November 30 is World Cybersecurity Day. The date, which seeks to raise global awareness of the current risks, is a good excuse for different malware laboratories to review the main security measures that all users should take into account. And also to prepare the future ground on the global threat landscape.
The event was created by the Association for Computing Machinery (ACM), an organization that promotes computational education and research and brings together more than 110,100 students in 1988 countries. The reason has to do with the fact that, as they explain, in November <> one of the first cases of a virus was detected that affected a series of computers at Cornell University, in the USA.
And the choice of the 30th has to do with the large number of purchases that are made at that time of year in the northern hemisphere, "instead of being focused on cyber threats." Add to that the huge amount of online shopping at the end of the year, and the date makes even more sense.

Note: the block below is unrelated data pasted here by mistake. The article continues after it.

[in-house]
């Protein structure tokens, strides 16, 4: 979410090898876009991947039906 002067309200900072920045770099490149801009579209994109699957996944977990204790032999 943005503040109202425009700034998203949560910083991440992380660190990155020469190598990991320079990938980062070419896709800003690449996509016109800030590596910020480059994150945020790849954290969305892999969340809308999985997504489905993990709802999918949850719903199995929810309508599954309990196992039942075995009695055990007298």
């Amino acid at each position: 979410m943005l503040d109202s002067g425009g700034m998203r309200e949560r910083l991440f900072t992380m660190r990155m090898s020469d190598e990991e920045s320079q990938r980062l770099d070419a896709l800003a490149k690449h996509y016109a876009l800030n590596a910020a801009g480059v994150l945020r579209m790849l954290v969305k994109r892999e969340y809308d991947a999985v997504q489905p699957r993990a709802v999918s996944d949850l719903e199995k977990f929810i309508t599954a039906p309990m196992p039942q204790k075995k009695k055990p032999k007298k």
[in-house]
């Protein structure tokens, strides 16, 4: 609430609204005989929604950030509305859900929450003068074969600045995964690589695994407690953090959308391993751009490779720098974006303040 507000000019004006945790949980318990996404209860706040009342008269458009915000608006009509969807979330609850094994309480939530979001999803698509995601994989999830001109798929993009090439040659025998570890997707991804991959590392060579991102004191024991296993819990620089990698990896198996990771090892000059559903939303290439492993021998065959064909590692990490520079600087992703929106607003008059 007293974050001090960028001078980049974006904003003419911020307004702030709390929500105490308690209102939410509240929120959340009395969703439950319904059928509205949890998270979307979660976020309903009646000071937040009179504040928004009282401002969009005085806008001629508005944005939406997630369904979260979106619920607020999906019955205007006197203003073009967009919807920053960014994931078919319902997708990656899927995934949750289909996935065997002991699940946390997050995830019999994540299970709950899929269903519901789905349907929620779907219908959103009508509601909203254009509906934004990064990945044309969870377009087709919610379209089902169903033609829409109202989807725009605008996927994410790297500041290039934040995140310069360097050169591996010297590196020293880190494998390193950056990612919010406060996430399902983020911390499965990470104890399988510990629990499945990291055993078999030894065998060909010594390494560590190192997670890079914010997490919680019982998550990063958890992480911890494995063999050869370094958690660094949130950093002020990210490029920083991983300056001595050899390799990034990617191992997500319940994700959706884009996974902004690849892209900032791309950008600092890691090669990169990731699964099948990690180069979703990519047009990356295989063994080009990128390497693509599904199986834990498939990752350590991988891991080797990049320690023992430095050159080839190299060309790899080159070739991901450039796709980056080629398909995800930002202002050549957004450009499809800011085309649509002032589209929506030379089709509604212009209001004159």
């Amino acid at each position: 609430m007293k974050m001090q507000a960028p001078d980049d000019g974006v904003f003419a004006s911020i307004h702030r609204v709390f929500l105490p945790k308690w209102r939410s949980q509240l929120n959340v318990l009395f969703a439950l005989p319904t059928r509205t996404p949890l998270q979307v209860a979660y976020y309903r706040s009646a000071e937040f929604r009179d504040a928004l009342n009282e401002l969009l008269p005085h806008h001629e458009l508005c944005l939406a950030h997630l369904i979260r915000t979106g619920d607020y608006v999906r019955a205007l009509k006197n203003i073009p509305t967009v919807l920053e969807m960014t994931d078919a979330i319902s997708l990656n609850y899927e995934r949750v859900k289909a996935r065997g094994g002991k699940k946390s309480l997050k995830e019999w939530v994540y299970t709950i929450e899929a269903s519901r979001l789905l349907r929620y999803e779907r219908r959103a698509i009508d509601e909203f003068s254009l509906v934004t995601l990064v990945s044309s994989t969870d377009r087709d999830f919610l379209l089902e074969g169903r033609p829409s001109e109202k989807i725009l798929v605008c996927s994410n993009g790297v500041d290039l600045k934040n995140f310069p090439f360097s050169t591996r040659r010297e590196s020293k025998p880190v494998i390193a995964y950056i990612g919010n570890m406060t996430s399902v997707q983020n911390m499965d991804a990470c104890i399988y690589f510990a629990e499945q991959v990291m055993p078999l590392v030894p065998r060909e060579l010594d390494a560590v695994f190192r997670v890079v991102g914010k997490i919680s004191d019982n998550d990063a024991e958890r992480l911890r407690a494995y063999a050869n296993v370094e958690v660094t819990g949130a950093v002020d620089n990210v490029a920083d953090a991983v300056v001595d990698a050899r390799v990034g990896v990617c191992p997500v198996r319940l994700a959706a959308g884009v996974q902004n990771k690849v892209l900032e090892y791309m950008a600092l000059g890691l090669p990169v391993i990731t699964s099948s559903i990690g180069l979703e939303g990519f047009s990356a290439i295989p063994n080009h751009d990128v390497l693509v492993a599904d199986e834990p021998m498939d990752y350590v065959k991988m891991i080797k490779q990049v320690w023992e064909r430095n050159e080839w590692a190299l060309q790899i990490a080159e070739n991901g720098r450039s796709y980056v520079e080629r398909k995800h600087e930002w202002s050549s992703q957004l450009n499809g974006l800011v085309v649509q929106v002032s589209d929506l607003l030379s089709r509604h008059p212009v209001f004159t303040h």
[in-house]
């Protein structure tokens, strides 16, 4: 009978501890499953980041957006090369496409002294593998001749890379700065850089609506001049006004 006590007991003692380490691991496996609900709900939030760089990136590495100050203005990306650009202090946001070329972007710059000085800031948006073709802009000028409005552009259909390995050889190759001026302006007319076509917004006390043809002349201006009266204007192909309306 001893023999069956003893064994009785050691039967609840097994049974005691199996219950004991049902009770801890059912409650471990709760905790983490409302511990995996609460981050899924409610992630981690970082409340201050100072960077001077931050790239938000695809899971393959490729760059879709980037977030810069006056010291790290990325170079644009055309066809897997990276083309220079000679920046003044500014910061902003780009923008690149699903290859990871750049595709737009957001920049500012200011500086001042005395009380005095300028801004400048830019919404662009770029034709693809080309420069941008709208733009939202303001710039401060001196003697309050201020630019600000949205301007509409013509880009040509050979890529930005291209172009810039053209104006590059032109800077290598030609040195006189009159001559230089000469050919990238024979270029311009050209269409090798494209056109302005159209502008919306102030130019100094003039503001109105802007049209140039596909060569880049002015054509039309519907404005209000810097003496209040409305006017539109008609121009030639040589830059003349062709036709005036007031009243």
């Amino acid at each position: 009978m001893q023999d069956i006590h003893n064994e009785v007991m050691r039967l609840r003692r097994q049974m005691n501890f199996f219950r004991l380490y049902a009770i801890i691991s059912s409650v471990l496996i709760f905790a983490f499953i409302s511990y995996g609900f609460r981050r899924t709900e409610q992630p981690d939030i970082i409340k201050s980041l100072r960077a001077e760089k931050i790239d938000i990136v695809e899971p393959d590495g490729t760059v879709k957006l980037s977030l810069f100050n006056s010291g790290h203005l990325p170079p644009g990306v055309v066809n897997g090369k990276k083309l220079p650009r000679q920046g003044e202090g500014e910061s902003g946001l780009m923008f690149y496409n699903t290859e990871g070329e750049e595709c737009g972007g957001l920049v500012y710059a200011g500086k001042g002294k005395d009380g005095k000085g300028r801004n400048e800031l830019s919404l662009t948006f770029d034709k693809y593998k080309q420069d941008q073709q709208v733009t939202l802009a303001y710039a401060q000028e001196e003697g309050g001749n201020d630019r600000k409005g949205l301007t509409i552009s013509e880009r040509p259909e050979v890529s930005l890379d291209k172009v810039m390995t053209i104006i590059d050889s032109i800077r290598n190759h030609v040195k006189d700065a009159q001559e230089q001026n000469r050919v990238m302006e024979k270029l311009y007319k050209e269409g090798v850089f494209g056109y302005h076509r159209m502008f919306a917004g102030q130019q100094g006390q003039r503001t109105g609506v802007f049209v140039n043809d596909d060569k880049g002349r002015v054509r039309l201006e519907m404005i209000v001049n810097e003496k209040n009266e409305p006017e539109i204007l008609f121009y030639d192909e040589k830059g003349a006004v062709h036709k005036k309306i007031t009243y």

From that virus to today's complex landscape, where phishing, banking Trojans and ransomware dominate the scene, here are a series of predictions from three companies dedicated to cybersecurity, as well as a series of basic awareness tips to avoid cyberscams.
Artificial Intelligence (when not)
Phishing is a technique that aims to trick people into revealing their personal information, whether it's passwords, credit card numbers, or banking information. It is one of the most widespread techniques to scam due to its enormous effectiveness: cyberattackers throw "a net" and the more they fall, the better.
In this sense, AI is making the picture very complex and everything indicates that the trend is that, by 2024, it will get worse.
"Emerging AI tools will make it easier to produce phishing messages and impersonate specific people. Attackers can devise creative methods of automation by collecting data online, in order to produce drafts of letters mimicking the personal style of someone close to the victim," predicts the Global Analysis and Research Team at Kaspersky, a Russian cybersecurity company.
This, in fact, could already be seen in 2023: voices recreated with AI to deceive users, deepfakes, and more.